Why Implementing Continuous Improvement Models is Essential for Businesses
In this day and age, who wants to stand still? In the business world, it is no longer an option. Gone are the days when established businesses could rely solely on brand recognition, consumer trust, and their go-to products and services. With terabytes of information at consumers’ fingertips, technology infiltrating every market, and constantly shifting consumer expectations and demands, companies can no longer rest comfortably on their laurels. They have to become more competitive, dynamic, and introspective. Companies must deconstruct their processes, identify weaknesses, generate goals and objectives, and change their mindset for increased productivity, better quality products, and reduced waste.
In short, businesses need Continuous Improvement.
What is Continuous Improvement?
Although the definition is in the name, Continuous Improvement, or CI, is an endless effort to improve a business continually – from the CEO and President to HR and Sales. A simple definition for an infinitely complex and demanding company-wide paradigm shift. When companies get it just right, they have competitive advantages in their industry; however, consistency is vital, and it’s not so easy to stay the course.
When companies introduce continuous improvement “programs” with names like Lean, DMAIC, Six Sigma Black Belt, and Kaizen, they are essentially telling their employees that they are Beta-testing a new concept that may or may not stick. This strategy is faulty in that continuous improvement is meant to be continuous! No “program” is in it for the long-game.
Technology keeps advancing, information is always becoming more accessible, and companies need to lean into the inevitable changes by improving the way they do business regularly. CI can be achieved without a formal model, but it is challenging to do so. CI models can help employers visualize their goals, organize their leadership team, and provide employees with strategic objectives.
The Long & Short of Improvement
Improvement usually comes in one of two forms: sudden breakthroughs or incremental advancements. Although breakthroughs will inevitably occur, continuous improvement usually occurs incrementally, over a long, long time. And that’s okay! Change is difficult, and it takes time for people to embrace it and buy-in to a new way of doing things. Eventually, small bits of improvement will become visible, but only after CI becomes a foundation in the company.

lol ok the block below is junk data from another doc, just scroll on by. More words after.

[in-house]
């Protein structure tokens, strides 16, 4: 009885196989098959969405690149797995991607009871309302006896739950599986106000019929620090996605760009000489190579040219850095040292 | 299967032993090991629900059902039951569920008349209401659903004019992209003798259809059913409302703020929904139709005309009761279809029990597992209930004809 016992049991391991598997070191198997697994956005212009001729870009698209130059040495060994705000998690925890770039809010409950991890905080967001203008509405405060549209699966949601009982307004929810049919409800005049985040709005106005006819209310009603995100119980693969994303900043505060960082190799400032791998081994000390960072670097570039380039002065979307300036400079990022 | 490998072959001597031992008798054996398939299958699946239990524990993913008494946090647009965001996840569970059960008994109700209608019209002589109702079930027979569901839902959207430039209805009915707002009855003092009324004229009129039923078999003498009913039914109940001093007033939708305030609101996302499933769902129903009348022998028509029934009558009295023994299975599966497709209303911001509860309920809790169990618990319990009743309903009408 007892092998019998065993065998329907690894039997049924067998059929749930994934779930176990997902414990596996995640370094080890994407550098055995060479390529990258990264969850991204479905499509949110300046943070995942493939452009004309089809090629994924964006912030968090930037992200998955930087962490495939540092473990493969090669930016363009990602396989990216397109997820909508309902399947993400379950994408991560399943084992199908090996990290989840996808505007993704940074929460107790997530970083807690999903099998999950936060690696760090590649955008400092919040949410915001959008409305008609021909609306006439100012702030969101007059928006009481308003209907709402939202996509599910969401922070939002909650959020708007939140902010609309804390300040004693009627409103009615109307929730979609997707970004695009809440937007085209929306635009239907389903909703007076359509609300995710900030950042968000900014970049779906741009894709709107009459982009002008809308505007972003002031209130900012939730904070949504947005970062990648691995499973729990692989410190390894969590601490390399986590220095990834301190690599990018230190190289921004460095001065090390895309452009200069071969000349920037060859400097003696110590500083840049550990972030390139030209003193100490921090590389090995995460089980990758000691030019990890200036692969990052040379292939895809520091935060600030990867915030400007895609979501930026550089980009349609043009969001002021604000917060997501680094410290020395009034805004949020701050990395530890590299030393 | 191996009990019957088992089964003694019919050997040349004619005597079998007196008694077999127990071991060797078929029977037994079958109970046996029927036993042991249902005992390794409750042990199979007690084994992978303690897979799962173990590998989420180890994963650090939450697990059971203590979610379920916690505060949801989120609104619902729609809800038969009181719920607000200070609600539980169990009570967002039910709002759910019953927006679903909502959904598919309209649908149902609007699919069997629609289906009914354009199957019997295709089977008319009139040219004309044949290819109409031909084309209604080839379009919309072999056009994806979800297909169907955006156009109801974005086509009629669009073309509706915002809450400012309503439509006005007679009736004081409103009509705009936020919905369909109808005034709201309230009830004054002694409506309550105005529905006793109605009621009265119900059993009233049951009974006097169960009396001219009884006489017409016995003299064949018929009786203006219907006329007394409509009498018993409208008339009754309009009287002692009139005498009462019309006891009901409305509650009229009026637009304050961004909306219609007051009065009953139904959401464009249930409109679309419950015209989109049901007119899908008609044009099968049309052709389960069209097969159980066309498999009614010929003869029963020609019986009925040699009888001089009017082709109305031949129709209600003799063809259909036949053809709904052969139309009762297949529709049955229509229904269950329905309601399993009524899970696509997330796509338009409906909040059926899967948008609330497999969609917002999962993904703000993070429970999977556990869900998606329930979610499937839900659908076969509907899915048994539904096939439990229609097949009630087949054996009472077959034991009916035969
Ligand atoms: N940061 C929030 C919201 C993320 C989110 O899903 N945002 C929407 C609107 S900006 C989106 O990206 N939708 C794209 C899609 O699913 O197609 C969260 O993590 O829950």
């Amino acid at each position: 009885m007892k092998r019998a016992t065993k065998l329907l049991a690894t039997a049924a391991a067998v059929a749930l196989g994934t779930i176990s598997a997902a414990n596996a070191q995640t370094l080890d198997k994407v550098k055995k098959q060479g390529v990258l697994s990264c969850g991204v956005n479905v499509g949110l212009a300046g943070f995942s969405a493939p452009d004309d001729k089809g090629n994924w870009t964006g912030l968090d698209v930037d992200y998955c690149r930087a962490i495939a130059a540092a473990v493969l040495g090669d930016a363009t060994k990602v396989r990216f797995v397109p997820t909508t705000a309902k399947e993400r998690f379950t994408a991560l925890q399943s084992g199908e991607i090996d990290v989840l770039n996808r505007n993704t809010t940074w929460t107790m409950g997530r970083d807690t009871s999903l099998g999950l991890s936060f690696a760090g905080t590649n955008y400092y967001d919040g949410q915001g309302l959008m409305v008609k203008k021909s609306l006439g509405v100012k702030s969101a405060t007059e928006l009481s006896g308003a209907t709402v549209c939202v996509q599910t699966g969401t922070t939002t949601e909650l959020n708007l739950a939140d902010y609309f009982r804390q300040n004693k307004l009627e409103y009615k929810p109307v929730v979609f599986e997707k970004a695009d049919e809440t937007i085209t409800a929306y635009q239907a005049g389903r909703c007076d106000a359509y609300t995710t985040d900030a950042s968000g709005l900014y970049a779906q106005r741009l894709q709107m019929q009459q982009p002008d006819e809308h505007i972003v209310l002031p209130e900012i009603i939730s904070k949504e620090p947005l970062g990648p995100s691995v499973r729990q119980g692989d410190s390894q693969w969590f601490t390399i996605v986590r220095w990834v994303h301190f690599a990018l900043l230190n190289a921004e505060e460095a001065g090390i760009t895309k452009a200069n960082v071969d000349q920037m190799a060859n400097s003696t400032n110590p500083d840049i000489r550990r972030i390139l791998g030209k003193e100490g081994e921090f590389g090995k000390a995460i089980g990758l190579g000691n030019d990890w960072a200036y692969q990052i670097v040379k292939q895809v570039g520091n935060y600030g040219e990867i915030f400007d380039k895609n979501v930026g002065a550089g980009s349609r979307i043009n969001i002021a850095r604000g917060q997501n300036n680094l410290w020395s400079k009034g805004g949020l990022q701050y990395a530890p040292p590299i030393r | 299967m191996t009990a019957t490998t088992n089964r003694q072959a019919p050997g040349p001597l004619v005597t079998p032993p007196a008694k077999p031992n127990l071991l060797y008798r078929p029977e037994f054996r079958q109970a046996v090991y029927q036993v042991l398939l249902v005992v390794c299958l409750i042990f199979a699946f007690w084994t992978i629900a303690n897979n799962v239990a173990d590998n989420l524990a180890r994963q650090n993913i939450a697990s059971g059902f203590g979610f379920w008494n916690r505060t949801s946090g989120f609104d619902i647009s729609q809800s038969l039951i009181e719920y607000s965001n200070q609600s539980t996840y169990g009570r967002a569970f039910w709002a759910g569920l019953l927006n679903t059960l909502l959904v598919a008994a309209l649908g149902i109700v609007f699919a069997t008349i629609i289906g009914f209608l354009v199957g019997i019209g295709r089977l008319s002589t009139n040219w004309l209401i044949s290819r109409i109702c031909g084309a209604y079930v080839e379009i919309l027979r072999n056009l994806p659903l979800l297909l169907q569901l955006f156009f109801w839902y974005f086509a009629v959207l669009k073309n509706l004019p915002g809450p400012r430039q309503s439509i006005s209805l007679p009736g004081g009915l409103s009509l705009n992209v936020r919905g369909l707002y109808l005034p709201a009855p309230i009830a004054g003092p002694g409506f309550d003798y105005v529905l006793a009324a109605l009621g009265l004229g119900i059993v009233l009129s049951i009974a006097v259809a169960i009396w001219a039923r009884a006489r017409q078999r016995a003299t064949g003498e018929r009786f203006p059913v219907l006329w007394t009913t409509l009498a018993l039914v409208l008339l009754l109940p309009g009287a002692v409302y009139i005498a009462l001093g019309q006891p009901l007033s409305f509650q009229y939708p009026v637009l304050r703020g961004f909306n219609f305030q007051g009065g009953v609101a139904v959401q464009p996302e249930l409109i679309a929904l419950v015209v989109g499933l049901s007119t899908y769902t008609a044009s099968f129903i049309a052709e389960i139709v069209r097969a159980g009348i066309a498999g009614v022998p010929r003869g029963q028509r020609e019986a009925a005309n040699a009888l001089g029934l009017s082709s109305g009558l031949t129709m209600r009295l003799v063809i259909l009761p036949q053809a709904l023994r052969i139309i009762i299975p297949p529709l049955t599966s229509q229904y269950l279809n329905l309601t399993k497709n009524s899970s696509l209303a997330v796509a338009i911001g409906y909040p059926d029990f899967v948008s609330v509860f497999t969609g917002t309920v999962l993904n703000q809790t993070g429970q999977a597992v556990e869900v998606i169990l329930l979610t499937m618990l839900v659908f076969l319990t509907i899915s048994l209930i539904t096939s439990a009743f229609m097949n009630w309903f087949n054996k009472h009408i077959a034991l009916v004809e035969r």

The Benefits of CI
Here are a few benefits of successfully implementing a continuous improvement model in the workplace:
- Employee Flexibility & Acceptance of New Concepts
One of the great ways to make a workplace more productive is to employ flexible, adaptable workers willing to learn more and apply new ideas to their jobs. With CI, employees will begin to look at new projects and opportunities positively.
- Increased Morale & Motivation
CI provides employees with plenty of opportunities to step out from the status quo and enjoy meaningful, rewarding impacts of their team members and the company. They will also be empowered to do more for themselves and the business.
- More Collaboration & Accountability
Collaboration is crucial to a successful business, and continuous improvement ensures that employees work well as part of a whole. They will learn to be more accountable for their actions and decisions.
- More Sustainable Practices & Processes
Bit by bit, business practices and processes will become smoother and easier to maintain, saving money, time, and sanity.
Continuous improvement is not an add-on to the ways things have always been done. Instead, it becomes how work gets done, and the benefits of implementing these models well will permeate the fabric of any business. For more information about the benefits of continuous improvement, or to enroll in a CI course to achieve a Six Sigma certification like the Six Sigma Black Belt certification or another CI certification, contact us at the Management and Strategy Institute today!